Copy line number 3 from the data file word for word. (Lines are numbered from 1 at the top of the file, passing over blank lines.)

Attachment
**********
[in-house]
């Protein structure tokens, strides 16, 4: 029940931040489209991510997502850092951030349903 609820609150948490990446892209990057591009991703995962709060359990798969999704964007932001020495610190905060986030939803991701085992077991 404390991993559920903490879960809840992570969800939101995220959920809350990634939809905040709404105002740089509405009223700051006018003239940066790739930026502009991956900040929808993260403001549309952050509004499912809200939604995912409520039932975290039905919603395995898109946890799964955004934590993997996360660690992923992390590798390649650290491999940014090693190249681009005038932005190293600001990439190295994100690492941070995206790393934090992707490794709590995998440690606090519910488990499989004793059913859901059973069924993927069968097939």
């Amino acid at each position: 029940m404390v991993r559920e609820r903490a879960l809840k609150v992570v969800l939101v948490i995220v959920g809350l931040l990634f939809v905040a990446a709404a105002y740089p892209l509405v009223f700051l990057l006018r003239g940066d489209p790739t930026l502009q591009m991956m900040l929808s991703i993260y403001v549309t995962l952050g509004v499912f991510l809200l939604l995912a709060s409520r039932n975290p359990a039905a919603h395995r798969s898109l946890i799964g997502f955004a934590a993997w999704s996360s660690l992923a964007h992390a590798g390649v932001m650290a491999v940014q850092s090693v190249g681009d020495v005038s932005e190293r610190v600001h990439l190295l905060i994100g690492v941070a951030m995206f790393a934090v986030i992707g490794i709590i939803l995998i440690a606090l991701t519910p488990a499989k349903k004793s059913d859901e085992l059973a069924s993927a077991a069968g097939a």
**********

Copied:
């Amino acid at each position: 029940m404390v991993r559920e609820r903490a879960l809840k609150v992570v969800l939101v948490i995220v959920g809350l931040l990634f939809v905040a990446a709404a105002y740089p892209l509405v009223f700051l990057l006018r003239g940066d489209p790739t930026l502009q591009m991956m900040l929808s991703i993260y403001v549309t995962l952050g509004v499912f991510l809200l939604l995912a709060s409520r039932n975290p359990a039905a919603h395995r798969s898109l946890i799964g997502f955004a934590a993997w999704s996360s660690l992923a964007h992390a590798g390649v932001m650290a491999v940014q850092s090693v190249g681009d020495v005038s932005e190293r610190v600001h990439l190295l905060i994100g690492v941070a951030m995206f790393a934090v986030i992707g490794i709590i939803l995998i440690a606090l991701t519910p488990a499989k349903k004793s059913d859901e085992l059973a069924s993927a077991a069968g097939a």